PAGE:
“I wish I could believe they were foundations.”
“But can you doubt we are scrapping the old?...”
It was too late in the afternoon to go into the cathedral, so they strolled to and fro round and about the west end and along the path under the trees towards the river, exchanging their ideas very frankly and freely about the things that had recently happened to the world and what they thought they ought to be doing in it.
After dinner our four tourists sat late and talked in a corner of the smoking-room. The two ladies had vanished hastily at the first dinner gong and reappeared at the second, mysteriously and pleasantly changed from tweedy pedestrians to indoor company. They were quietly but definitely dressed, pretty alterations had happened to their coiffure, a silver band and deep red stones lit the dusk of Miss Grammont’s hair and a necklace of the same colourings kept the peace between her jolly sun-burnt cheek and her soft untanned neck. It was evident her recent uniform had included a collar of great severity. Miss Seyffert had revealed a plump forearm and proclaimed it with a clash of bangles. Dr. Martineau thought her evening throat much too confidential.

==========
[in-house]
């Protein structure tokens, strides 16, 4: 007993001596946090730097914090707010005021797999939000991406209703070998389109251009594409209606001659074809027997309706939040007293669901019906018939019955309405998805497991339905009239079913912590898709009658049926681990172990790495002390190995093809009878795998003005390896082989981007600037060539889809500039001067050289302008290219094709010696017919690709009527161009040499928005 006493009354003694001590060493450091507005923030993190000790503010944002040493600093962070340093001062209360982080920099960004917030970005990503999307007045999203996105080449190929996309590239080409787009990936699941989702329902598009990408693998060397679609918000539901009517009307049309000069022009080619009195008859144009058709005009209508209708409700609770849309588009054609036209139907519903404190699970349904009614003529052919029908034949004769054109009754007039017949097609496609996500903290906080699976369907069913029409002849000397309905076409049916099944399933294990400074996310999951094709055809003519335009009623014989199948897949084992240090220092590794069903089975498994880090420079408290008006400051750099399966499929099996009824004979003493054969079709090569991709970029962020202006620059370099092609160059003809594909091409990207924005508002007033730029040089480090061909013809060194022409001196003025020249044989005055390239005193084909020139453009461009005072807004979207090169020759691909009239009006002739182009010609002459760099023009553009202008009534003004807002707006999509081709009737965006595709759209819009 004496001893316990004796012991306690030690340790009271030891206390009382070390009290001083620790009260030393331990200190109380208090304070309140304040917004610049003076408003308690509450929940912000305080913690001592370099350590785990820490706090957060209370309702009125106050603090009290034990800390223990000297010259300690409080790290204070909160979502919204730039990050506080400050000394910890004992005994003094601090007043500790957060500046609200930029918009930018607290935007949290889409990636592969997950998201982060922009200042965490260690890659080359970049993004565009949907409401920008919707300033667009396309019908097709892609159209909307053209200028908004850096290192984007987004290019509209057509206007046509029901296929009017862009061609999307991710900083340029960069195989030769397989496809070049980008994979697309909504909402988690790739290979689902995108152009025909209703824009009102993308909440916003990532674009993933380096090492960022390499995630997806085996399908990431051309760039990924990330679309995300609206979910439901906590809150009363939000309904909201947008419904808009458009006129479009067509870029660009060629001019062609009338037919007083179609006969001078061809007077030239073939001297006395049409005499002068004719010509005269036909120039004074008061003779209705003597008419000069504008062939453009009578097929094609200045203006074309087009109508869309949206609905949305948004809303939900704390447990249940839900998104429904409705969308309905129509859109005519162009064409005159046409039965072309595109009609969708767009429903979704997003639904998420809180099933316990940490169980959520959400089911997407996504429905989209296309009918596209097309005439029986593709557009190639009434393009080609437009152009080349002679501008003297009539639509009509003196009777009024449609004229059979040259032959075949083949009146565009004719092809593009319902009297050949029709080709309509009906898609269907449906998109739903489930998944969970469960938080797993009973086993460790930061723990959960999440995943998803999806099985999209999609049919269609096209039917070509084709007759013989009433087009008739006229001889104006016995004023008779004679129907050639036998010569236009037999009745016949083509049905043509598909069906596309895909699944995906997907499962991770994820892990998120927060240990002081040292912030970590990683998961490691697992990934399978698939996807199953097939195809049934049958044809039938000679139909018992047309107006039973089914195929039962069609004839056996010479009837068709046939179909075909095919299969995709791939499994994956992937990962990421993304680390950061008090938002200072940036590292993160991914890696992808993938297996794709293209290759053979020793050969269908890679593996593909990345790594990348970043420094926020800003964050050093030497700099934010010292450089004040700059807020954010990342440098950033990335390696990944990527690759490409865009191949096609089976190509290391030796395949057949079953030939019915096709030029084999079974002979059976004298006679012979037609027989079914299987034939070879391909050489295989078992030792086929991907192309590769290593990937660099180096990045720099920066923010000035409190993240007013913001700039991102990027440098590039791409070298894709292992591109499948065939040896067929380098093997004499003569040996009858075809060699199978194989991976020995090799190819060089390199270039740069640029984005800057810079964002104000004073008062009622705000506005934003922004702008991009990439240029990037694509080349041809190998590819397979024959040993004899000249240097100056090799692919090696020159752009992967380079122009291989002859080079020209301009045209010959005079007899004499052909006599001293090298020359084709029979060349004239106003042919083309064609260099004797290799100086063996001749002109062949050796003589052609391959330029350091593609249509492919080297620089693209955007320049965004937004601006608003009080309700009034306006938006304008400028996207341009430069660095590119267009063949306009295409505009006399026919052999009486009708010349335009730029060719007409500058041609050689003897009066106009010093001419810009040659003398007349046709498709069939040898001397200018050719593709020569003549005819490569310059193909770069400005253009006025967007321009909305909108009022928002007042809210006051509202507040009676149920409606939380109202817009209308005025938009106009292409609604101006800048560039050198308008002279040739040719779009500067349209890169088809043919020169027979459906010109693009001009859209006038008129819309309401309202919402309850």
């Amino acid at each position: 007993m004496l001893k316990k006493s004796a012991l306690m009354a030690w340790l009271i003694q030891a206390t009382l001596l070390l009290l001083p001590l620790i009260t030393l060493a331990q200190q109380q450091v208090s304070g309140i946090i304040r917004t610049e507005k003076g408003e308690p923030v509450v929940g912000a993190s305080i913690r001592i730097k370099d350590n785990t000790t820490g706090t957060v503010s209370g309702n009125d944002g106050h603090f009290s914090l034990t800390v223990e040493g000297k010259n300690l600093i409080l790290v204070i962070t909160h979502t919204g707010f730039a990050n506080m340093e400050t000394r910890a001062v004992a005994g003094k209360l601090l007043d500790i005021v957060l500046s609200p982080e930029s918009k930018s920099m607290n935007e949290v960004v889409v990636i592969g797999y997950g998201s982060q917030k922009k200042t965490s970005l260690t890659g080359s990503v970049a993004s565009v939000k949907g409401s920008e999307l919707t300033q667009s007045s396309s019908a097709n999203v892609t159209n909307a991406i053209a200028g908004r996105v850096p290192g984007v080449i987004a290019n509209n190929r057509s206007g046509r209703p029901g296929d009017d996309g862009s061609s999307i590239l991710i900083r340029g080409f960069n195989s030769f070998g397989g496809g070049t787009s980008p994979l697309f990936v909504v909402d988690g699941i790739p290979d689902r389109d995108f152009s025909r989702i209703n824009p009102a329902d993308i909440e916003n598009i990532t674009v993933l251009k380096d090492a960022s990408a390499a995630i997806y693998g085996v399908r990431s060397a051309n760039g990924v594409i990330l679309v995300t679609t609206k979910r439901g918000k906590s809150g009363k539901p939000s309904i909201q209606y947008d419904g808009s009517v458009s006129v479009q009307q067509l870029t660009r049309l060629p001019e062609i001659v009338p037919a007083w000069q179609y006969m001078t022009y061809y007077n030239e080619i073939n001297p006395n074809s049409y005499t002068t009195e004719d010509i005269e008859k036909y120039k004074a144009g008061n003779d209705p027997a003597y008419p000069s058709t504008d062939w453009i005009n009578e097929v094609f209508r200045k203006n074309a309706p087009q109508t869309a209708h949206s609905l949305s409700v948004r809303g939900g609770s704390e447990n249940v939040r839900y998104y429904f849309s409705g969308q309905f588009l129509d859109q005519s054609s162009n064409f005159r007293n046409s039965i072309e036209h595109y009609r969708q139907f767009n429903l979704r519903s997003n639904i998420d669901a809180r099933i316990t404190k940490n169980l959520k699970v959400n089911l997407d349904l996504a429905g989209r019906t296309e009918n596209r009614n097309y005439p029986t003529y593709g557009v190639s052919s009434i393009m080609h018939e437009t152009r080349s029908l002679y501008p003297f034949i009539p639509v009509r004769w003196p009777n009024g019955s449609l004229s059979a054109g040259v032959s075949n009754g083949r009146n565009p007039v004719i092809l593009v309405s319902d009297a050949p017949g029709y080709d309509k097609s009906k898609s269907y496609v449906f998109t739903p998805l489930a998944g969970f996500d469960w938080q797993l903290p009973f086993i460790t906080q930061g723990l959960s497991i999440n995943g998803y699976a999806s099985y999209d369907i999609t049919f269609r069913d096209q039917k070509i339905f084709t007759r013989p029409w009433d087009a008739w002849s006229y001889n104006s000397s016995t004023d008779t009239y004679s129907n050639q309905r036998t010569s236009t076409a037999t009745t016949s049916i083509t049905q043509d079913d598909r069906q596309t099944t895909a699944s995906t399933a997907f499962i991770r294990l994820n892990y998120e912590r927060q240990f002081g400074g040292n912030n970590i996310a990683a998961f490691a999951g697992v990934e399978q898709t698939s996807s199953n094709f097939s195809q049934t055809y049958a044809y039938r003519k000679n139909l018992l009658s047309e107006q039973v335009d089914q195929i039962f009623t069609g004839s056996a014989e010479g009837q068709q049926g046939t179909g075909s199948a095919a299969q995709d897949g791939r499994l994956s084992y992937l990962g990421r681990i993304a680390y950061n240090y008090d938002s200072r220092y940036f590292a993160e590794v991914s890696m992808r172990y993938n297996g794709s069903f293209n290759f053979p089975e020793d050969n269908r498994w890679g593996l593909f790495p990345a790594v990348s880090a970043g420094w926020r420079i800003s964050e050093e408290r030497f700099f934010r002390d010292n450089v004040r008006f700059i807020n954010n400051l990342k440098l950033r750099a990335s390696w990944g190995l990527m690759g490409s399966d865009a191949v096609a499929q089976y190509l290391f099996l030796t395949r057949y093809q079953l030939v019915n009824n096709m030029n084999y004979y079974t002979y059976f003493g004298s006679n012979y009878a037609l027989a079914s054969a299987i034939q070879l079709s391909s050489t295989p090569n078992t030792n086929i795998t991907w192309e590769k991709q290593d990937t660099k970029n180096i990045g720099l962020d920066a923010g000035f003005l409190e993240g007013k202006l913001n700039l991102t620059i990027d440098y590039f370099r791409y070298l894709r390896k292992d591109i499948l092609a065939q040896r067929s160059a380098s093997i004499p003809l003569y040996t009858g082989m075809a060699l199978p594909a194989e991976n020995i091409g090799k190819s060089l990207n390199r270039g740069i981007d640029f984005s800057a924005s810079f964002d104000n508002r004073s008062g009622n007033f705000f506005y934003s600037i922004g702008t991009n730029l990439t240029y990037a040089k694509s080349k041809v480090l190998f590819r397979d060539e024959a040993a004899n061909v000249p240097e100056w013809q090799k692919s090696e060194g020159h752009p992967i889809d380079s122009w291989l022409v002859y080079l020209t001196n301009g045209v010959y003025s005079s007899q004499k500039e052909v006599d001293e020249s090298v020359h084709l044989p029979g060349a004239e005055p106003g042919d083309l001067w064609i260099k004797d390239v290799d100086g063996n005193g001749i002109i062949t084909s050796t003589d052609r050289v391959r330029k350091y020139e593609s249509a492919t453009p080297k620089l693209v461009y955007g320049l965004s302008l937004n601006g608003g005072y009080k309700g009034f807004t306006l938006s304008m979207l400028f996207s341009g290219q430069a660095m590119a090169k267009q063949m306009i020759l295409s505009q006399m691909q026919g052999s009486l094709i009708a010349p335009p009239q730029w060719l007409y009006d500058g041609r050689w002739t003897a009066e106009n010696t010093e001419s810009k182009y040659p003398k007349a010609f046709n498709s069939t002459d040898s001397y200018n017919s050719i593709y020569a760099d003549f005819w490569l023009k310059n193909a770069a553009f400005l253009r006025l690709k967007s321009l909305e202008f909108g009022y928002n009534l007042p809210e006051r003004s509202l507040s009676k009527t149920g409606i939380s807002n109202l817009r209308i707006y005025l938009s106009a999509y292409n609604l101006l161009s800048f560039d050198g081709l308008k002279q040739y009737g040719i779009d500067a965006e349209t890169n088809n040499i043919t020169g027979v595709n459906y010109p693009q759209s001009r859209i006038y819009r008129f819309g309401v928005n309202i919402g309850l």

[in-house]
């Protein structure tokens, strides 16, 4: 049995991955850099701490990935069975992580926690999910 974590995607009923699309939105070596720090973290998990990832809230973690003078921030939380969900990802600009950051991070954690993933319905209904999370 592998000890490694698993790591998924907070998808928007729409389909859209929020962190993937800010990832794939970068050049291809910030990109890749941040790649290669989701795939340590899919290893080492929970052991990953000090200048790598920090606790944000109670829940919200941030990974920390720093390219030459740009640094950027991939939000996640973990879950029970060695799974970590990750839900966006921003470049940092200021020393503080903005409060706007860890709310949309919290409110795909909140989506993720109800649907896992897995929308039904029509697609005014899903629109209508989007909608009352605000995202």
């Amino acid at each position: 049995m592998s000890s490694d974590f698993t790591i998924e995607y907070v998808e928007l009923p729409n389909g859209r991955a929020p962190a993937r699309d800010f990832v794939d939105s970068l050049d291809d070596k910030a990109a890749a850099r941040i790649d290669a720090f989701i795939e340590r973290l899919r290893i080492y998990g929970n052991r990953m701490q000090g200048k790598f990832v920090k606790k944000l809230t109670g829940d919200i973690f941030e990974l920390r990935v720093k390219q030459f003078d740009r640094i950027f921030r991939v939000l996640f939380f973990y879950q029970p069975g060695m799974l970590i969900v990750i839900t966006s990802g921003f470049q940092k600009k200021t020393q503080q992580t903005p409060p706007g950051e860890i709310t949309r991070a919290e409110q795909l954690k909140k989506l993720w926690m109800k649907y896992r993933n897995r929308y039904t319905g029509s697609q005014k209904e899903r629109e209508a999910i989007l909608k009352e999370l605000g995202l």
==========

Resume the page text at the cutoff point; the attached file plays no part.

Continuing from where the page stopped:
The conversation drifted from topic to topic.